The home theater is morphing into the media room. What does that mean? It means more people are hesitant to set aside a room for the single purpose of watching movies, but they still want that big movie experience a home theater offers. That compromise is what a lot of integrators are now calling media rooms, multipurpose rooms or hybrid entertainment rooms.
That sounds reasonable, right? So what’s the difference? First, the media room usually doesn’t have rows and rows of dedicated home theater seats. “Every seat is in the first row,” said John Clancy of Audio Command Systems during a CE Pro webinar yesterday Projectors for Multipurpose Rooms. Media room seating isn’t all that different from living room furniture. Sofas, chaise lounge chairs and love seats, sometimes arranged in a semi-circle to facilitate conversations rather than faced toward the screen are all options in a multipurpose room. Seats that swivel or can be turned easily are a plus for some users.
While a media room or hybrid theater may sound like the best of both worlds, there are some issues to keep in mind. Digital Projection’s George Walter noted in the webinar the importance of long throw projectors. In a dedicated home theater, with the lights off, it doesn’t matter much if the projector is hanging from the ceiling in plain sight. But in a room that’s also used for other family gatherings, an out-in-the-open projector is an eyesore. Projectors with long throw lenses allow the unit to be installed against (or even inside) a far wall, out of the way.
Walter also noted that lens shift (both vertical and horizontal) can be important in a multipurpose room. Architectural features (walls, windows, fireplaces, columns) can make ideal placement difficult, so mechanical lens shift can help your installer get the projector targeted properly.
One of the most important characteristics of a multipurpose room projector is high light output. The brighter the room, the brighter the projector needs to be. For a dark room, a projector should be able to bounce about 16 foot-lamberts of the screen. Walter recommends at least 40 foot-lamberts for a multipurpose room that will have some light in it.
Projector innovator Sam Runco and his wife Lori enjoy the picture from a projector installed in an oven hood.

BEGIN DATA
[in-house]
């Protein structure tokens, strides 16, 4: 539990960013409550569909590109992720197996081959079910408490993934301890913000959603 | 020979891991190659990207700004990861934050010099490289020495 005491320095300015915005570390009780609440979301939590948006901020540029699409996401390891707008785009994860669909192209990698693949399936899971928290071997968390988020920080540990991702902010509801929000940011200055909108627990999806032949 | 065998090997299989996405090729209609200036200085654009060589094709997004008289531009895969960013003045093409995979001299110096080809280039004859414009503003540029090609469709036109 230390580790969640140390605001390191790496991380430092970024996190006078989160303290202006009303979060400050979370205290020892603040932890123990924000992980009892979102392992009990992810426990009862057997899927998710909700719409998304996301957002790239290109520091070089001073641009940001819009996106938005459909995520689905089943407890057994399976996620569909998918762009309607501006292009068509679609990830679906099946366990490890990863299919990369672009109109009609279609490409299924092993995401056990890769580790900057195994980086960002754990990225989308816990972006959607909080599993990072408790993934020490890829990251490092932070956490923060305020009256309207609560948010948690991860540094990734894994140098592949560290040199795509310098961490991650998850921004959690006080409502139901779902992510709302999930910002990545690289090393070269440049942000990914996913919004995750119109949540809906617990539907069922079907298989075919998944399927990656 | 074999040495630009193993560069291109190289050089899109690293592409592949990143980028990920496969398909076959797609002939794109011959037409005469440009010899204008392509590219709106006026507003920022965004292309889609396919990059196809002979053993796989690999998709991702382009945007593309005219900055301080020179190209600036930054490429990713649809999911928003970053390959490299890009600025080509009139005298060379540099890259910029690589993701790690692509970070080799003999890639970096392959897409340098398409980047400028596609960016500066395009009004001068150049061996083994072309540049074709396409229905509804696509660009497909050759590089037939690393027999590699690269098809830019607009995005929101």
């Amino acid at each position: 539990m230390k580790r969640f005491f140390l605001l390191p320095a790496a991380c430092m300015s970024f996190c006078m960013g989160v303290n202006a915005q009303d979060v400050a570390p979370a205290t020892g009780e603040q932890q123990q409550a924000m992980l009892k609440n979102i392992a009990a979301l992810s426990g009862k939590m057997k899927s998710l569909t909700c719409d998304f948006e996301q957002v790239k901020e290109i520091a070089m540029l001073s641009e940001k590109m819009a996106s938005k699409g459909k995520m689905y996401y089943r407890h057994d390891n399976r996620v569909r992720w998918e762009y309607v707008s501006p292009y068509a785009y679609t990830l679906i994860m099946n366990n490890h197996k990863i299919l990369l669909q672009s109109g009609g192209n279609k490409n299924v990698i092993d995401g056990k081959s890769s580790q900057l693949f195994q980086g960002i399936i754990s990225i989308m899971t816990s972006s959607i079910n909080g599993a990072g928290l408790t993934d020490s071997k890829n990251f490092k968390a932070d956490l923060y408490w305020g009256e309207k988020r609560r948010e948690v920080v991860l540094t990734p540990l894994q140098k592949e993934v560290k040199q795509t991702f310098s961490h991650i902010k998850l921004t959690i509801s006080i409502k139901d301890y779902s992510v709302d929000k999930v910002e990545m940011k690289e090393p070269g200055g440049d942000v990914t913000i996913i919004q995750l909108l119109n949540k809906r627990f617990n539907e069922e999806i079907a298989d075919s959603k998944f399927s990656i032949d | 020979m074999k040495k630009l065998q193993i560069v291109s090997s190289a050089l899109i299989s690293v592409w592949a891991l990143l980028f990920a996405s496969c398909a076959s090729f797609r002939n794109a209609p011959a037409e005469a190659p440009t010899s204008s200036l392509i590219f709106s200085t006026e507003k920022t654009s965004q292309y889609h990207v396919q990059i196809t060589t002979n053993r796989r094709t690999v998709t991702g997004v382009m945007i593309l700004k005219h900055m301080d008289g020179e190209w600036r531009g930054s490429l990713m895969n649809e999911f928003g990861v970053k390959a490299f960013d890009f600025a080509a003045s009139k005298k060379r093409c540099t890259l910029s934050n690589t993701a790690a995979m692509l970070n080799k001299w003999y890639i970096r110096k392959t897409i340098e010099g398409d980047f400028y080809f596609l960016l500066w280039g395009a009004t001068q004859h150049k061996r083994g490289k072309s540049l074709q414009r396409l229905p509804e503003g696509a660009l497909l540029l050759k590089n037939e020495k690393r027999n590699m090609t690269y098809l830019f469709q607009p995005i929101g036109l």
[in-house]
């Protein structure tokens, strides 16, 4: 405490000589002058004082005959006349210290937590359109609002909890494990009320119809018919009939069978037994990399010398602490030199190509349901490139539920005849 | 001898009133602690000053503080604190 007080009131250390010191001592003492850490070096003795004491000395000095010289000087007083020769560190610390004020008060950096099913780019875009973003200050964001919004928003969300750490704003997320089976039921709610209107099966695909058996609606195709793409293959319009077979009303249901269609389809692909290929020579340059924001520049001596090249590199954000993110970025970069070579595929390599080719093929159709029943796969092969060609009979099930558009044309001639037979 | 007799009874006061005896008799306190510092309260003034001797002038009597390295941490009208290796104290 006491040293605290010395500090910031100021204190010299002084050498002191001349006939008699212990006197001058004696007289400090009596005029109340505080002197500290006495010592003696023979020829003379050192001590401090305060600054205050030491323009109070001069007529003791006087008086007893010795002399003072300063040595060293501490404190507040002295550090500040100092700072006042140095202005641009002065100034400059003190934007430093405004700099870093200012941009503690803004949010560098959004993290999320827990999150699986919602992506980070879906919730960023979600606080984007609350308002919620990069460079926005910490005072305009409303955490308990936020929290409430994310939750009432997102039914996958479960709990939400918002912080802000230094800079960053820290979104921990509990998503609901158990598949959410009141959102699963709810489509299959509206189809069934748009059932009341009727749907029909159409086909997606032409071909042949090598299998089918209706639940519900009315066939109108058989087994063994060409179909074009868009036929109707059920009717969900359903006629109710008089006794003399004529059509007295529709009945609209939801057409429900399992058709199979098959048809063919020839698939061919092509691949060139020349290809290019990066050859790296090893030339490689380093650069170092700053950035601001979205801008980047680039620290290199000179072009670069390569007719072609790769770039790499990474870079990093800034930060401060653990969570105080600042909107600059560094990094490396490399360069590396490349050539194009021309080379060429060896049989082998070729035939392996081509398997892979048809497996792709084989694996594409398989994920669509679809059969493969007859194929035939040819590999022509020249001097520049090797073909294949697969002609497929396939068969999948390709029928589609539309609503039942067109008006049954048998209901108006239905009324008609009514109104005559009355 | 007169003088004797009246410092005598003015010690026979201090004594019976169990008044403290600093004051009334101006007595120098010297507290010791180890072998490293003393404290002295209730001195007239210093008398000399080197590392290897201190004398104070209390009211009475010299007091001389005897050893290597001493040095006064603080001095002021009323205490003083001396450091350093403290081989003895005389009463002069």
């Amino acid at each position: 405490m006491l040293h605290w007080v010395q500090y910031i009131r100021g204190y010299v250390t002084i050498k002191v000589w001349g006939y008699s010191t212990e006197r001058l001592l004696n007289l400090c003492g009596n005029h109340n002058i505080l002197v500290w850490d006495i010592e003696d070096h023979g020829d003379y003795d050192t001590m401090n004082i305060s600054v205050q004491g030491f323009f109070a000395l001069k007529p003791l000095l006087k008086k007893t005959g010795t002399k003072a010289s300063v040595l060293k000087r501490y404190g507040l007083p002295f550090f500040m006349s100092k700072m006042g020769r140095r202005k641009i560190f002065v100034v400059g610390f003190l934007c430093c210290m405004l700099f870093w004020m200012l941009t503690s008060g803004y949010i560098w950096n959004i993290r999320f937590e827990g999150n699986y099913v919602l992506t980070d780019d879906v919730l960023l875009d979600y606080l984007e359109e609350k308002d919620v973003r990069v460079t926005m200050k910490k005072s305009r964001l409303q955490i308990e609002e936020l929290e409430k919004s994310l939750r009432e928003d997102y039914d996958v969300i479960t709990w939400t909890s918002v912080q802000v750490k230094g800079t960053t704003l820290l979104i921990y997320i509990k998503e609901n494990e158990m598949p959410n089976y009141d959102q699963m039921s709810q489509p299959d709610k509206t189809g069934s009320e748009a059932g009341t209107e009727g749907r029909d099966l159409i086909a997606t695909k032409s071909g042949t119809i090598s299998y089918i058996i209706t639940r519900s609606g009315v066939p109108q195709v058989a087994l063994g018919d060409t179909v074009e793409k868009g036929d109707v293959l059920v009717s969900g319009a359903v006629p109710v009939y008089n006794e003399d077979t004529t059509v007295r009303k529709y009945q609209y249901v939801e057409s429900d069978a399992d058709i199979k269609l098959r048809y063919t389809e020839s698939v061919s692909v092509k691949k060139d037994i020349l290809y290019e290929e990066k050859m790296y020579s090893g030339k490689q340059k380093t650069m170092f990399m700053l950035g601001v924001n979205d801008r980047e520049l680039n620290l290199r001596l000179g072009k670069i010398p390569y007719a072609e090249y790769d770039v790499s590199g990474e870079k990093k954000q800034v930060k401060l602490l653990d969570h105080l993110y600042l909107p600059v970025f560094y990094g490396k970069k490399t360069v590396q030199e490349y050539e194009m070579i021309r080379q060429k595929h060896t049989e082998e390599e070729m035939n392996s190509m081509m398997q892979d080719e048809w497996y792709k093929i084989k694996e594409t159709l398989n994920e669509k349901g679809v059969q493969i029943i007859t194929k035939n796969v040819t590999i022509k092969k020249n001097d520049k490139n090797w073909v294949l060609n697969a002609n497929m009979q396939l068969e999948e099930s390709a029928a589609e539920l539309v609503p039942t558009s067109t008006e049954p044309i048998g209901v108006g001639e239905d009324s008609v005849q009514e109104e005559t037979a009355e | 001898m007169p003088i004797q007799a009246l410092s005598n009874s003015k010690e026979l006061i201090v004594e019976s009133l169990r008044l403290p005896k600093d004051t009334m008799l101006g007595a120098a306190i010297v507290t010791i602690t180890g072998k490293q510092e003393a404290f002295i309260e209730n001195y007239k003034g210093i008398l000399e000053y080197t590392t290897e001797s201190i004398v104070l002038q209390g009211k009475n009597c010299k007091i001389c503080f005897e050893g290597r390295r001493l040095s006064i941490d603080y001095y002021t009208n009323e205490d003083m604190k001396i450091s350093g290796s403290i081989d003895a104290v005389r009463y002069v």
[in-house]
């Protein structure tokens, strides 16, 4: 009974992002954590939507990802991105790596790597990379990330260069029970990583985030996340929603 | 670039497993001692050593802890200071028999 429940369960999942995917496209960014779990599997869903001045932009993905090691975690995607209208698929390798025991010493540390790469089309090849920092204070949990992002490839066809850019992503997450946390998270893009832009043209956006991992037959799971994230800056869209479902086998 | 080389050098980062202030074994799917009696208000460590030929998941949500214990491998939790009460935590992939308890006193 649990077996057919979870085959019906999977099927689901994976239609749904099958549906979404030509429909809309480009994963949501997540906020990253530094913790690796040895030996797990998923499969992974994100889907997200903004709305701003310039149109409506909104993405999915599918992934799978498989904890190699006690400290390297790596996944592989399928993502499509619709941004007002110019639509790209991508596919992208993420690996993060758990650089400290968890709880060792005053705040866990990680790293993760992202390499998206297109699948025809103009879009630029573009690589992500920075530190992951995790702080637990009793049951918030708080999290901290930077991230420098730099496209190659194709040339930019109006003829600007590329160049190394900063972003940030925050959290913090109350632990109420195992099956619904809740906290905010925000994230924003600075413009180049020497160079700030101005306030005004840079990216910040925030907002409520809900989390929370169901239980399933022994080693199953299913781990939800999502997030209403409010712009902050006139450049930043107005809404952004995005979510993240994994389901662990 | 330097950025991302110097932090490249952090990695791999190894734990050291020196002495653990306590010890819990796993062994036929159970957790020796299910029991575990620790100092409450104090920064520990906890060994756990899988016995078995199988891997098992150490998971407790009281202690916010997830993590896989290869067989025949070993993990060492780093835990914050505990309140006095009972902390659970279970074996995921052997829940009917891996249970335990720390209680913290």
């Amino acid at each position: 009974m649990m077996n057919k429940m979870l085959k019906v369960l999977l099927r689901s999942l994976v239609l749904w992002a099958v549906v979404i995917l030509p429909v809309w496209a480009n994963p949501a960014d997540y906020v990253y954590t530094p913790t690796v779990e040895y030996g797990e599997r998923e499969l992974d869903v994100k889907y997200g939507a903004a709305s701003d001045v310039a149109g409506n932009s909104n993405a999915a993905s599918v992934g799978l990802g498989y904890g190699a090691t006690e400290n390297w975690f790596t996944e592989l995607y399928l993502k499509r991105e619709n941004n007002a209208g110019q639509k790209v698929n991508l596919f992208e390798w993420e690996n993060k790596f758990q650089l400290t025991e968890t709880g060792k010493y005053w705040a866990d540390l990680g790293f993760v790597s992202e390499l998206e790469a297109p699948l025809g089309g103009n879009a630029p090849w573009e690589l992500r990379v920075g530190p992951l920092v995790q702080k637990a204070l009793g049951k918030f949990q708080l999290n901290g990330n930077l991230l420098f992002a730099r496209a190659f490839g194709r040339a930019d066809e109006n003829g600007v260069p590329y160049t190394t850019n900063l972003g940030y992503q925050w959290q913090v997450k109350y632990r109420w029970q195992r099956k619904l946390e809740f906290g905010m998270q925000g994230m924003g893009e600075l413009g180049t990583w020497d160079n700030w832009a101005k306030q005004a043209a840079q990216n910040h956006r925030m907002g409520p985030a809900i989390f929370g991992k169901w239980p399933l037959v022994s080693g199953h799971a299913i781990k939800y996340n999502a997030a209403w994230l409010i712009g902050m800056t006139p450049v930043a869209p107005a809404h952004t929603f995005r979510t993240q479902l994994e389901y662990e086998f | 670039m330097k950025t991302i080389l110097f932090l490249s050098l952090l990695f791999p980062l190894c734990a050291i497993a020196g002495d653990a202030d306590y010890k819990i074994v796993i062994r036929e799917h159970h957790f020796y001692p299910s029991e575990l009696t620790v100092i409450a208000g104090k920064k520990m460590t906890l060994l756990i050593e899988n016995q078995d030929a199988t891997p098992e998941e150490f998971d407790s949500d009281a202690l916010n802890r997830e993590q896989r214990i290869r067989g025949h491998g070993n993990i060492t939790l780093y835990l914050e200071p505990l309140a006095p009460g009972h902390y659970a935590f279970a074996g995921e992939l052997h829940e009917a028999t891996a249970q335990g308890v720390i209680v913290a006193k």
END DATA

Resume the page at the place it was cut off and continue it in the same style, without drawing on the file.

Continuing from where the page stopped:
Unfortunately, projector companies use lumens (or ANSI lumens) as their brightness specification. Usually that number is measured uncalibrated and at full lamp brightness—not the ideal home theater situation. Walter suggests taking 20-30 percent off the number, then divide it by the screen area for a foot-lambert number that’s closer to accurate (but not perfect). The distance to the screen and screen gain will also impact that number.
One thing Walter recommends frequently is dual-lamp projectors. That way users can run a single lamp when they turn the room lights down at night for a purer movie experience, but let some light in during the day for a sports program and run both lamps for a brighter picture.
The screen also makes a big difference. Screens that reject ambient light are often used. Living rooms tend to be painted lighter colors than home theater rooms, so there’s likely to be a lot of light bouncing around the room. Some ambient light rejecting screens also tend to have a narrow viewing angle.
If a projector finally seems too complicated, for your multipurpose room, then a very large flat screen TV may be in order. Sharp recently released a 90-inch LED LCD TV specifically for people who want a big picture, but don’t want a projector. At 90 inches, it will create a cinema-like experience, but without the installation and light issues of a projector. Mitsubishi’s 92-inch DLP rear projector TV is another option for big screens lovers (for much less money) if they have the space for a rear projection set.
Check out the slideshow for high-brightness projectors.
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Grant Clauser has been covering home electronics for more than 10 years with editorial roles in several consumer and trade magazines. He's done ISF-level damage to hundreds of reviewed products and has had training from THX, the Home Acoustics Alliance, Control4 and Sencore. He's also the author of the book The Trouble with Rivers
. Follow him on Twitter @geclauser.